Correctional suicides: Doing time takes its toll
"We spend a lot of time focusing on the mental health of our inmates, but not enough time focusing on the mental health of the people who are caring for them"
By Olivia Johnson, DM
Doing time is not just slang used for the inmate population. Correctional officers also do time through hours of confinement, witnessing the worst of humanity, human depravity, and the stress experienced on and off duty.
My research has revealed a significant correlation between stress, wellness, and increased suicide risks for first responders.
The life of the correctional officer can be exciting and scary, but with such polarity in roles comes much stress and anxiety. Correctional officers know the importance of getting along, but never become too friendly. They remain vigilant, yet not appearing paranoid. Correctional officers are essentially locked up with inmates convicted of everything from theft to murder.
One must never underestimate the intentions or ability of an inmate. Having to maintain constant vigilance against attack or ambush, in turn, helps to better understand the stress and anxiety produced from ‘doing time’ with such individuals.
The dangerousness of the job is documented in the deaths and injuries officers sustain each year, as a result of inmate attacks. As if the fear of great bodily injury or death was not enough of a deterrent, literature further suggests that a correctional officer "... will be seriously assaulted at least twice in a 20-year career" (as cited in American Correctional Officer Intelligence Network, 2012).
One can only imagine how stress and anxiety skyrocket after such an attack. Or how self-doubt and fear come into play, thoughts of being hurt again or even killed, and the stress of knowing you have to return to work. Now compound the issue even more: add being understaffed, overworked, underpaid, and all too often, unappreciated by inmates, co-workers, and administrators.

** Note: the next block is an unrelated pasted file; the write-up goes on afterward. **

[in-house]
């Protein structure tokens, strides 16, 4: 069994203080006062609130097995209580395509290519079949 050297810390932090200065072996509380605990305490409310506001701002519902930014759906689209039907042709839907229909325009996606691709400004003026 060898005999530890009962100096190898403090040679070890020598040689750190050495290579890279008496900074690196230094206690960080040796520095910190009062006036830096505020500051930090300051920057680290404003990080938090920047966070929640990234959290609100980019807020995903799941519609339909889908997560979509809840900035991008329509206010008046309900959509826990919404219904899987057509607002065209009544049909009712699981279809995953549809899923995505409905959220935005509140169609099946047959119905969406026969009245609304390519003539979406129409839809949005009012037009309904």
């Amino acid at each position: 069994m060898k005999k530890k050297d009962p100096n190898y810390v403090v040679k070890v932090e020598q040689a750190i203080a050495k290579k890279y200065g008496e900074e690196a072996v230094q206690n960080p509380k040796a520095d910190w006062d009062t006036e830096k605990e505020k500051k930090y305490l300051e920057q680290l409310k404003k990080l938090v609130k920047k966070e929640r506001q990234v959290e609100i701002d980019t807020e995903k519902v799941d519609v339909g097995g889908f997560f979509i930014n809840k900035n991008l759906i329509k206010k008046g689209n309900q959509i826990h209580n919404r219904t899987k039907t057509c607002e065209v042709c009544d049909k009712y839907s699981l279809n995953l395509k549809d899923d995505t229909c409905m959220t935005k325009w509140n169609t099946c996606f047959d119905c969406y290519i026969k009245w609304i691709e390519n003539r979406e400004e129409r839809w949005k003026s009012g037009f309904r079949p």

But is officer safety the biggest stressor for correctional officers? According to Dr. Donald Steele, the answer is no. Steele noted that the majority (i.e., 60 percent) of correctional officers he personally treated indicated 'administration' contributed to increased levels of stress (as cited in American Correctional Officer Intelligence Network, 2012).
In fact, this response is fairly common among human service occupations. Stress by administrators and supervisors has been linked to questionable leadership decisions, high rates of turnover due to actions by leadership, a lack of leadership, inadequate staffing, and "Monday morning quarterbacking..." (ToersBijns, 2012).
But do these “leadership” issues really contribute to the highest levels of stress for correctional employees? It may appear that way, but stress comes in many forms (e.g., administrators, trauma, critical incidents, violence, personality differences, manipulation by inmates, inmate defiance, exposure to disease, fear, etc.) and not managed appropriately can and does kill. One of the most elusive aspects about stress is that the effects of bad decisions and poor choices are not always immediate, leaving many to take health and wellness for granted.
Occupational stress, conflicts with administration, disagreements with co-workers, a lack of trust, and being exposed continuously to the depraved human condition, contributes to breakdowns in psychological and emotional resilience. Doing time is taking a toll on your body and mind.
The lack of the appropriate resources and coping mechanisms to deal with stress can lead to stress-related illnesses. The burden not only falls on the individual officer, but on correctional families, co-workers, and employers. In fact, stress-related illness are so common that they account for a majority of all doctor visits and costs employers hundreds of billions annually (Occupational Health & Safety Administration, as cited in WebMD, 2012).